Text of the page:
CHARLTON – While the Planning Board was about to grant site plan approval to three controversial wind turbines, the Board of Health satisfied protesters by enacting a regulation to forestall the projects.
Whether the health board has overstepped its legal authority may be questioned tomorrow when plans for a fourth, smaller turbine are considered.
“The way it’s written now, it does not allow the construction of the Overlook and Bay Path turbines,” Board of Health Chairman Matt Gagner said in a recent interview.
Some residents and local officials have contested plans that place two 330-foot-tall turbines 780 feet apart on Overlook Masonic Health Center property and another 330-foot-tall turbine about one mile away at Bay Path Regional Vocational Technical High School.
Both projects were scrutinized in a series of Planning Board site plan reviews that drew crowds of residents who said they support green energy but oppose the center-of-town location.
The Overlook’s twin turbines would be about 1,000 feet from homes and 2,000 feet from the town recreation fields, public library, Charlton Elementary School and the historic town center.
The Planning Board’s authority was limited to upholding state regulations for the turbine site design, noise and shadow flicker.
Sustainable Energy Developments of Ontario, N.Y., the company hired to design and install both projects, demonstrated the three turbines, individually and combined, meet all state requirements.
The night before the Planning Board approved the site plans for both projects in May, the health board unanimously adopted a turbine siting regulation that calls for 2,500 feet between the wind turbine base and any existing dwelling or building. The regulation, the health board said, is necessary for the protection of the health and welfare of the citizens of Charlton.
The matter was considered in a public hearing, at which residents presented research and concerns regarding the potential health and quality-of-life effects of infrasound and flicker.
Wind generator infrasound is an emerging health concern not yet regulated by the state, according to officials. Mr. Gagner said legal counsel and the Massachusetts Association of Health Boards advised that the health board was acting within its authority to establish siting setbacks.
Overlook and Bay Path officials were not notified of the public hearing or the outcome.
David C. Turner, Overlook president and CEO, said he heard of the new regulation from a third party shortly afterward.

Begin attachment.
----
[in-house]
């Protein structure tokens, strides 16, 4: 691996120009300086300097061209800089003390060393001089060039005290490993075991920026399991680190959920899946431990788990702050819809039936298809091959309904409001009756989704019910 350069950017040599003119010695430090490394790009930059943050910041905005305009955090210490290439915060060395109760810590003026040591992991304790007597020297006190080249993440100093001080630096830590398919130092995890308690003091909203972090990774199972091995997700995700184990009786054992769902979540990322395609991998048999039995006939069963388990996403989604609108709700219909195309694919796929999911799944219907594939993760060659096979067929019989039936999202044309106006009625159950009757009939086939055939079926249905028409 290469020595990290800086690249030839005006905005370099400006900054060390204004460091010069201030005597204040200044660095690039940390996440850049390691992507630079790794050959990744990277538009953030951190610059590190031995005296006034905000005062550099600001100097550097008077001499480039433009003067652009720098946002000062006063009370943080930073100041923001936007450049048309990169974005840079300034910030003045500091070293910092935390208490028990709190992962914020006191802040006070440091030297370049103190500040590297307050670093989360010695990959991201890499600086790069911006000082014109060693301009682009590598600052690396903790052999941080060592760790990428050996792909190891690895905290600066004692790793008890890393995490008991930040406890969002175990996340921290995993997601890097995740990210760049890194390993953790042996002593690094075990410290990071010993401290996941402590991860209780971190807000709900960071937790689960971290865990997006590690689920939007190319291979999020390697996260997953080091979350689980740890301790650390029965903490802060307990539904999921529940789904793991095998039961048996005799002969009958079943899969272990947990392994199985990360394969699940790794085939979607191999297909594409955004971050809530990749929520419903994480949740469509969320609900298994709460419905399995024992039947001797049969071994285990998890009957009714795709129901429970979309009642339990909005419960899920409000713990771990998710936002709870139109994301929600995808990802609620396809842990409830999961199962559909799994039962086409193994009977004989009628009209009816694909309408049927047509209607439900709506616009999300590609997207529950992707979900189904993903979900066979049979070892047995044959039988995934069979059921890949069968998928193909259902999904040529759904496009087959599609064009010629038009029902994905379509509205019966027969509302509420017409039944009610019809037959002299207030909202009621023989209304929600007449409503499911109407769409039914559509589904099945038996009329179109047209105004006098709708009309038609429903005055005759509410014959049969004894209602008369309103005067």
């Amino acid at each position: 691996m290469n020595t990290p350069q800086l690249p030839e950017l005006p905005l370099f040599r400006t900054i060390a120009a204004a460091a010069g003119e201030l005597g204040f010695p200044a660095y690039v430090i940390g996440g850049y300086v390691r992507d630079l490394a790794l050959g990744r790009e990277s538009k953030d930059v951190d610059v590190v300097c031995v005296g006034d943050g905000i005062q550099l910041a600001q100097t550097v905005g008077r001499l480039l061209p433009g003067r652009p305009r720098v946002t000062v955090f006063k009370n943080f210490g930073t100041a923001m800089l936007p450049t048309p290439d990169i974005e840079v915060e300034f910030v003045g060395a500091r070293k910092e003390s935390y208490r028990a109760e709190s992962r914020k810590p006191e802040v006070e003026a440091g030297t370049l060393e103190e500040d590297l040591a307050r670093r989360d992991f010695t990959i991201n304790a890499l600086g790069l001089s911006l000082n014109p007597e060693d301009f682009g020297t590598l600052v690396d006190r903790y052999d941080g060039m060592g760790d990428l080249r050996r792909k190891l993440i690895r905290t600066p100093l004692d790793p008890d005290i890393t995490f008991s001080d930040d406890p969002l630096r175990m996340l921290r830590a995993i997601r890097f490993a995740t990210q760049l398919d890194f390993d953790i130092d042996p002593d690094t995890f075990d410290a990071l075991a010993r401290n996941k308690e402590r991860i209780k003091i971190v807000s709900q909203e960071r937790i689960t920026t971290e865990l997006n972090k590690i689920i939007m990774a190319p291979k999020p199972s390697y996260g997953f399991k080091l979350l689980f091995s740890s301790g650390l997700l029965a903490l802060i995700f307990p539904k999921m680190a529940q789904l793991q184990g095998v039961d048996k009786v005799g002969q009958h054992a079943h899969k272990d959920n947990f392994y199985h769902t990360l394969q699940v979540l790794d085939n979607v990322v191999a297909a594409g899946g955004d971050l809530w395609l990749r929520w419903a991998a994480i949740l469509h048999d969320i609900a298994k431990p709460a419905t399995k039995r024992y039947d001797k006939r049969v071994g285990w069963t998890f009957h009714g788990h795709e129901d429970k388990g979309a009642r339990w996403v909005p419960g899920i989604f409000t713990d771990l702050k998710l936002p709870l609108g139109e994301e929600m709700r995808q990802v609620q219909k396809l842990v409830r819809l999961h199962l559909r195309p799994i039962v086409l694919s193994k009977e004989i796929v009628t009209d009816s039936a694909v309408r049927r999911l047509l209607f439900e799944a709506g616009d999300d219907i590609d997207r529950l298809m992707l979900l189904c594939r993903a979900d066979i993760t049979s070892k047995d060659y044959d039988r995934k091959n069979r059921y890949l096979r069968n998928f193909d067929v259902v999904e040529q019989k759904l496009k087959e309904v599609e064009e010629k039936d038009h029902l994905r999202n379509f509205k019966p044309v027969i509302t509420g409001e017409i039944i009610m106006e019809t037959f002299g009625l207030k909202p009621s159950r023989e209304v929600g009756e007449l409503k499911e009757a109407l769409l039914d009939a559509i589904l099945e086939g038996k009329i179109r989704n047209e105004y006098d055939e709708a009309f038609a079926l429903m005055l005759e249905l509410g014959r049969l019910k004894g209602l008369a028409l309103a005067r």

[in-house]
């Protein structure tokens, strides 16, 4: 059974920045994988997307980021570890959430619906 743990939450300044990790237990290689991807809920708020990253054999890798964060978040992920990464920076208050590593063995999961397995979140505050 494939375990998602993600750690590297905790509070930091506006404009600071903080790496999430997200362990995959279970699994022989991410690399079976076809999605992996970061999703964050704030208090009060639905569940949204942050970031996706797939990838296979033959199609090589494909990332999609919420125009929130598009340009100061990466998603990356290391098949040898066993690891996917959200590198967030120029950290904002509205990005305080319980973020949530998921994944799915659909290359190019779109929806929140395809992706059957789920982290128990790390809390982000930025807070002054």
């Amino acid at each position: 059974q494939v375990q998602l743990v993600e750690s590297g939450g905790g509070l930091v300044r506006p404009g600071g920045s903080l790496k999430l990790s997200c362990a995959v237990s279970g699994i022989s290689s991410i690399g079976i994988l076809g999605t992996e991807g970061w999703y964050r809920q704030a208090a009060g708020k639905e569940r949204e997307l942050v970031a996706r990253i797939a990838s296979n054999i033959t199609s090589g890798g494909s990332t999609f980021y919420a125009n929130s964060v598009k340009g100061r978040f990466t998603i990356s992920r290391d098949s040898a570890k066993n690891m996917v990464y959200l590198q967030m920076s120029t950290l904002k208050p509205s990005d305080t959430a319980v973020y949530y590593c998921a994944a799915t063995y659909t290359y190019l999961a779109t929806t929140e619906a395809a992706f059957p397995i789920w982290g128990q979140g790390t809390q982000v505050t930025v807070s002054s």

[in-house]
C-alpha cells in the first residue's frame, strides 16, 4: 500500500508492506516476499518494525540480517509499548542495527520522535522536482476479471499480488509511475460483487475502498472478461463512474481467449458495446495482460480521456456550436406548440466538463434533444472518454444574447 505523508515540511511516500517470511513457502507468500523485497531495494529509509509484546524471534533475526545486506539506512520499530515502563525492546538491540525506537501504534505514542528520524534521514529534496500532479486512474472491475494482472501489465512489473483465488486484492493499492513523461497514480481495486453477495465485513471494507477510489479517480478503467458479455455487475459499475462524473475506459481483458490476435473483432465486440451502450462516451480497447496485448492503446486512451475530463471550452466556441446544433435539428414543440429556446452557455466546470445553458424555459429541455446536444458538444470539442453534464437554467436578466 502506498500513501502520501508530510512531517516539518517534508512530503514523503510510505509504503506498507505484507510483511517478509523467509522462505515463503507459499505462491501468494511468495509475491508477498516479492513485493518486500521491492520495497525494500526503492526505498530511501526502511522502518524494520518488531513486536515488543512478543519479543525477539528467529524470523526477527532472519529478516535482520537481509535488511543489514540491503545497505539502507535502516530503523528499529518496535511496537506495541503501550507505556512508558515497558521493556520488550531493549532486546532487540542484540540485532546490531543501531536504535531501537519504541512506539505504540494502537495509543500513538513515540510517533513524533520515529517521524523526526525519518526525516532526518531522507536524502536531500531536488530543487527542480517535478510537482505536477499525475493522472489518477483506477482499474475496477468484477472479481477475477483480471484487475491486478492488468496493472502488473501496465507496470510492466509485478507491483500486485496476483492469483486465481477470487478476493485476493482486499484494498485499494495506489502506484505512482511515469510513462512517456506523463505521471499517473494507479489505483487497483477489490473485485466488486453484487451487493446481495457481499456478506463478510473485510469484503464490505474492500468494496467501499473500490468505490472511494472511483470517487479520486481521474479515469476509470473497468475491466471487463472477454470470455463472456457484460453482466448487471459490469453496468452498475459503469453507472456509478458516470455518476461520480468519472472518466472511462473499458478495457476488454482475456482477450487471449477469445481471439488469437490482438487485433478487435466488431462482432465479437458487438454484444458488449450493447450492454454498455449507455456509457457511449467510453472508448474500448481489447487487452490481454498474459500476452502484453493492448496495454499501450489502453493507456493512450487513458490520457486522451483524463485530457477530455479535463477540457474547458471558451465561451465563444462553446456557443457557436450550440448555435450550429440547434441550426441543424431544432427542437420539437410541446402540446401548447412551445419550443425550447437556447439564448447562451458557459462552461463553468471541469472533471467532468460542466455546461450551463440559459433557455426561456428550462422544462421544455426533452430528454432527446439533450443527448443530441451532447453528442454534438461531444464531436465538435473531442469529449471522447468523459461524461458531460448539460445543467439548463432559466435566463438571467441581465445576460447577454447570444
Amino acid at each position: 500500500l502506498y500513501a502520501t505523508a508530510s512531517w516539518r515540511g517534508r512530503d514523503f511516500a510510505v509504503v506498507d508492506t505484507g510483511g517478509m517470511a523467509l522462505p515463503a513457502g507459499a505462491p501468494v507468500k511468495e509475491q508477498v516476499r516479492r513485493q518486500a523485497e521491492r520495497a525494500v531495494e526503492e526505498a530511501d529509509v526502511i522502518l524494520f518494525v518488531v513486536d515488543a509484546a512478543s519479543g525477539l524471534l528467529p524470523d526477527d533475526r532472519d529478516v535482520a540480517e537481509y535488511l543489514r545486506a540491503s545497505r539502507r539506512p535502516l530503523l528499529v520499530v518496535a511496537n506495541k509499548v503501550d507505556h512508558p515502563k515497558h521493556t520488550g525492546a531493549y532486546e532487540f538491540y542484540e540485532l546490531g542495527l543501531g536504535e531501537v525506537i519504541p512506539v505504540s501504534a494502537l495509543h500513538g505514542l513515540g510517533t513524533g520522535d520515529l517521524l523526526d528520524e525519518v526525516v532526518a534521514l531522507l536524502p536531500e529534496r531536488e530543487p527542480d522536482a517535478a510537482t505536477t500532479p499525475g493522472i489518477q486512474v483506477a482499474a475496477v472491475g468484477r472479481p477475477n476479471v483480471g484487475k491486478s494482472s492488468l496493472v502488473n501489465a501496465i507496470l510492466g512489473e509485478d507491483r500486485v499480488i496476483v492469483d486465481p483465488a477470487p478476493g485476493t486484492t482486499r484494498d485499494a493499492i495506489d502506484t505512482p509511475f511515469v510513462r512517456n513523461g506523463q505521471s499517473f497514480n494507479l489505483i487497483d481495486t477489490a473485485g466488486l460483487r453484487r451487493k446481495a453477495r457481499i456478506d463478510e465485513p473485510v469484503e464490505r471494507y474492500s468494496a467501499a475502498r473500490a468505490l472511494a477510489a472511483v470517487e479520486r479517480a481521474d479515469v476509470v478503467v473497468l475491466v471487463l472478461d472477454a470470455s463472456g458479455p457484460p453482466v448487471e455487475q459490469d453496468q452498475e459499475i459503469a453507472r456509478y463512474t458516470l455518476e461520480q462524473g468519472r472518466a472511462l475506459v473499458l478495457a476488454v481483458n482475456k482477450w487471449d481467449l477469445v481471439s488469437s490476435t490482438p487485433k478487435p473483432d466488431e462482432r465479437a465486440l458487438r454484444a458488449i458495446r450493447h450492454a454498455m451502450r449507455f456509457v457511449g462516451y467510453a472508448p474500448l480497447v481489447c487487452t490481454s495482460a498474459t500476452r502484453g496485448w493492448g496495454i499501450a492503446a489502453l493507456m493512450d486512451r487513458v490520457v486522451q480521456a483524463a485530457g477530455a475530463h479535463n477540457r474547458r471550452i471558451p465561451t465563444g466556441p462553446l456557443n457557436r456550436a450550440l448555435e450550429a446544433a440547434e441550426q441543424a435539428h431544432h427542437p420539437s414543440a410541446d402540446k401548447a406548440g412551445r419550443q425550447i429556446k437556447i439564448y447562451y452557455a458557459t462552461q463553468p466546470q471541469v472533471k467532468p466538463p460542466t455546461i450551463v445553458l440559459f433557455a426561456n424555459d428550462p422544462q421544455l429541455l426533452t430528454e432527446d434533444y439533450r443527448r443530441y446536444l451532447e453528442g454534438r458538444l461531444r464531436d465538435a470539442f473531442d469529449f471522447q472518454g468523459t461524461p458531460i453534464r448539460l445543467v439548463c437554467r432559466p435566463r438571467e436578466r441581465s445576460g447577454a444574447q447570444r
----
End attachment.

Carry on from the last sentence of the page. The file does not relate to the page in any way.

“We’re still in the process of exploring it. We haven’t had the time to see whether they have the legal authority to do it,” he said.
Bay Path Superintendent-Director David P. Papagni said the 330-foot turbine to supply electricity to the school is moving forward and the planned third-party installation is out to bid.
Meanwhile, Mr. Papagni is meeting with the Board of Health tomorrow to seek the approval needed to gain a permit for a second 30-foot turbine planned for less than 2,500 feet from the school.
“It (the regulation) applies to all turbines, no matter how big. They can come to us and request a variance or special permit. I’m for letting them build it,” Mr. Gagner said of the smaller turbine.
Recently approved by the Planning Board, the 2.4 kilowatt turbine is to be used “for educational purposes only” in the school’s new clean energy house; a satellite classroom that integrates green energy technologies with traditional hands-on trade instruction.
When asked if he would seek legal resolutions if denied by the board, Mr. Papagni said, “I have no comment at this time. If the small one is denied, we will probably appeal. This law was not in effect when we started our plans. We’ve been abiding by the law, and now they changed the law.”
Mr. Papagni added he will follow the direction of the Southern Worcester County Regional Vocational School Committee, which is comprised of representatives from Auburn, Charlton, Dudley, North Brookfield, Oxford, Paxton, Rutland, Southbridge, Spencer and Webster.
The Board of Selectmen also denounced both projects in April and asked Overlook and Bay Path officials to table their plans until more research is done on turbine health effects.
The state Departments of Environmental Protection and Public Health have since convened an expert panel to explore the effects of infrasound and other potential turbine health risks. The panel includes specialists in public health, sleep disturbances, infrasound, epidemiology, behavioral neuroscience and pediatrics.
“None of these people are connected to the wind industry. Their input and best practices will help us form decisions for what we do next,” DEP spokesman Edmund J. Coletta said Friday.
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